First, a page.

Who win$ di$crimination law$uit$? The lawyer$, of cour$e.


About 3 years ago, after a 6-day trial, a Colorado federal jury concluded that a plaintiff had been retaliated against for participating in a discrimination complaint process. But, the jury didn’t award her much: $14,000 for out-of-pocket expenses, and $5,000 for emotional distress, pain, suffering, embarrassment, humiliation or damages to reputation.

Then, her lawyers filed a motion for attorney’s fees and costs.They requested $575,683.83.

Why so much? Well, there was an agency hearing, an administrative appeal, a petition to the EEOC Office of Federal Operations, a federal court complaint, a motion to compel discovery, a motion for partial summary judgment (followed by a joint motion to extend discovery deadlines), a motion for reconsideration (after the court did not grant summary judgment), a motion hearing, various conferences with the court, another motion for reconsideration, more motions, another hearing, a motion for sanctions, another conference, a jury trial (with lots of objections and evidentiary issues), a jury verdict, a motion for judgment notwithstanding the verdict or, alternatively, to alter or amend the judgment, a motion for a new trial, an appeal, a motion for voluntary dismissal of the appeal (which the plaintiff opposed), a reversal, a remand, a settlement conference, a pre-trial conference, a few more motions, another trial (I think), and a motion for attorney’s fees, a supplemental motion for attorney’s fees, and some other stuff that I probably missed.

All told, the court (here) awarded the plaintiff’s lawyers $241,007.60 in fees and costs of $3,511.89. (Less than half of what they requested — boo hoo).

The defendant was the  United States Social Security Administration. So, your tax dollars paid their attorney’s fees to defend the case.

The point here is that litigation is expensive. In discrimination cases, all the plaintiff has to do is win, and you’re on the hook for attorney’s fees (plus, however much or little the jury awards the plaintiff). Too boot, win or lose, you have to pay your own lawyer. What’s the solution? I don’t know. It’s what keeps me employed. Otherwise, I must return to stunt doubling for Rainier Wolfcastle.

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  • Managing

    What’s the solution? Don’t discriminate against your employees.

    • Carlitguy

      Flippant reply, Managing. That advice is no prophylactic, simply a small part of the full panoply of corporate activities to minimize exposure. “Don’t be ACCUSED of discriminating against your employees” is the only 100% successful method, and its not wholly (or even largely) in the control of the employer. One-way fee shifting provisions heavily tilt the economics in favor of plaintiff’s lawyer, regardless of the underlying merits – while plaintiffs have the whole host of purely human reasons to bring a claim, from the most blatant actual discrimination case to the most bogus. Insurers, meanwhile, in an effort to keep premiums down and avoid jackpot exposure, pay out on dubious claims with limited investigation simply to avoid the costs of litigation – which only encourages more claims. You see some of the same forces at work in other areas of the law where one-way fee shifting is the rule and defendant will likely bear the more onerous and expensive discovery costs, such as in “Lemon Law” and/or warranty litigation under the aegis of the Magnuson-Moss Warranty Act.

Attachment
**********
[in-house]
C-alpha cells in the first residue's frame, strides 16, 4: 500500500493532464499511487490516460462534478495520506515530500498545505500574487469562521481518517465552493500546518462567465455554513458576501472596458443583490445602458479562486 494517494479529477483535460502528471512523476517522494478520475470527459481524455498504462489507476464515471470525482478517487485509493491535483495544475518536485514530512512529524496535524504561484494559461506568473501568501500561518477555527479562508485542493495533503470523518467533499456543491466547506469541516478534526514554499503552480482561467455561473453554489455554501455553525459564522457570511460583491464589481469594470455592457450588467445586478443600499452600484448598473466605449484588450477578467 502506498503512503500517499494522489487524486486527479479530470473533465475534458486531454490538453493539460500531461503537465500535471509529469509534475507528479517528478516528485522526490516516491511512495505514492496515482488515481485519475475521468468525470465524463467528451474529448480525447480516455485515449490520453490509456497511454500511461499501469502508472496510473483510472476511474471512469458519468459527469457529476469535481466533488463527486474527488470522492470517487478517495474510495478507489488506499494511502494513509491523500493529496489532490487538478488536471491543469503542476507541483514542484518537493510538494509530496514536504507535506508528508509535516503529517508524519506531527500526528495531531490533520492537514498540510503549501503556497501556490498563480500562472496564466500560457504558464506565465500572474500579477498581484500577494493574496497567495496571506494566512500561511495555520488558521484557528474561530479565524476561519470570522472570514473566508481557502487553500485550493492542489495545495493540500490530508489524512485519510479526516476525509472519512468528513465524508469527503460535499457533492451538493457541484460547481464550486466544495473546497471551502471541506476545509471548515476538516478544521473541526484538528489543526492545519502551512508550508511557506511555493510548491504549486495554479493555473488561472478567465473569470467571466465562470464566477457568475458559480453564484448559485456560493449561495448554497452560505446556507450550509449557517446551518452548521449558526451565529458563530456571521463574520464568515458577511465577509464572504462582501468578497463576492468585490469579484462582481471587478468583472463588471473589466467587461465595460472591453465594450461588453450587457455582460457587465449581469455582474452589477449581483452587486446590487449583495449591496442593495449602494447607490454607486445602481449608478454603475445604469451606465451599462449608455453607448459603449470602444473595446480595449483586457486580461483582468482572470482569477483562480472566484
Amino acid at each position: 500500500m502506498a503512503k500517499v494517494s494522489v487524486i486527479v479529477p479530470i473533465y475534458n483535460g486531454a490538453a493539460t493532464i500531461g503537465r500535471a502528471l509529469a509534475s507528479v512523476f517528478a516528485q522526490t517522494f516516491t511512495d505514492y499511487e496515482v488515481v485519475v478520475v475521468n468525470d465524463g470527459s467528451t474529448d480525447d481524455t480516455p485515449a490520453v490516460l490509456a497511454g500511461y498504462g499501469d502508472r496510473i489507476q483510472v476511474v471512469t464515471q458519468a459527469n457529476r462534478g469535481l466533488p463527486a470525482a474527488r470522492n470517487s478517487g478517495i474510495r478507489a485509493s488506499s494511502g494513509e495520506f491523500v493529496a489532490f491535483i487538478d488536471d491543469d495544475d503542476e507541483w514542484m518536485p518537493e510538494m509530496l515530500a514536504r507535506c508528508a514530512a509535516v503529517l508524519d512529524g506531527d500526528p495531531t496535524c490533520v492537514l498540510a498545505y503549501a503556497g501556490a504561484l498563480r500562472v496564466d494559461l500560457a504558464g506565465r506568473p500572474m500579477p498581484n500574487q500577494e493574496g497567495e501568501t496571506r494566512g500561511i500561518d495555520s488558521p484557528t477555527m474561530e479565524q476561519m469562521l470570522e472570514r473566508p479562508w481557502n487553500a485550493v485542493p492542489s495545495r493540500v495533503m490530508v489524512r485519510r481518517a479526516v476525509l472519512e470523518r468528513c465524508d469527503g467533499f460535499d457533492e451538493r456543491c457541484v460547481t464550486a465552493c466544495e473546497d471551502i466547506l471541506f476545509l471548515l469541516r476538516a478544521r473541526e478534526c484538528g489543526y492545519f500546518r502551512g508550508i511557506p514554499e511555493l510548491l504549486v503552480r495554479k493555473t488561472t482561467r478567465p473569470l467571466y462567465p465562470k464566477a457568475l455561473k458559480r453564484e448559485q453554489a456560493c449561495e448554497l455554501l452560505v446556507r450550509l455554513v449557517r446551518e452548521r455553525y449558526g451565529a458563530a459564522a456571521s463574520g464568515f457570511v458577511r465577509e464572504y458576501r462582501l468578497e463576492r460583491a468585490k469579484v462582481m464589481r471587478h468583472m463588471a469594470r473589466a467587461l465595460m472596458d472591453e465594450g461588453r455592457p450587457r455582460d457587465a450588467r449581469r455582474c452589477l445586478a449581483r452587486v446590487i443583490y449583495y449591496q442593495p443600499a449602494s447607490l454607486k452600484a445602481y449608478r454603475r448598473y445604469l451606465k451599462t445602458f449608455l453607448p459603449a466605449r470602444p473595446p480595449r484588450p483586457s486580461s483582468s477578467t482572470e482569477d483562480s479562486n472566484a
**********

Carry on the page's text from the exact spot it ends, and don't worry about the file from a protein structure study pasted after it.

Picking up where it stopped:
• Managing

        Actually my reply is not flippant at all. The right thing to do is the right thing. The wrong thing may wind up being litigious. The best protection against discrimination is not to do it. In this particular case, the justice provided that the plaintiff prevailed because the truth was a discriminatory action occurred.

        I’ve seen this type of supercilious, detrimental behaviors from employers before. The “I can do anything I want because this business is mine,” or “I make the money, and I can do whatever the (bleep) I please.” — “If you don’t like get the (bleep) out.” I am not referring to demoralizing behavior which is just plain wrong, I am referring to clearly illegal behavior which some people have to put up with because they’ve no choice. They need to keep their job. This is disgusting and deplorable and should not be allowed in any civilized society. This is not a fiefdom and we are not indentured servants that have to pay a debt.

      • Managing

        My apologies for not replying. I just logged in after months of being away. Interesting reply as an attorney of course. It’s perfectly all right to act criminally just don’t get caught. Go right ahead steal, just don’t get caught. Go ahead kill someone, just don’t get caught.

        How much simpler would it be to not to do something illegal, at all then you will never be caught at not doing something you did not do to begin with.

  • notap

    The legal profession is a plague upon society as long as judges are selected from that profession. What is needed is that no candidate for a judgeship be allowed to have ever been a member of the legal profession. That won’t guarantee common sense or honesty, but it will at least give reason a chance against the idiocy of this criminal profession.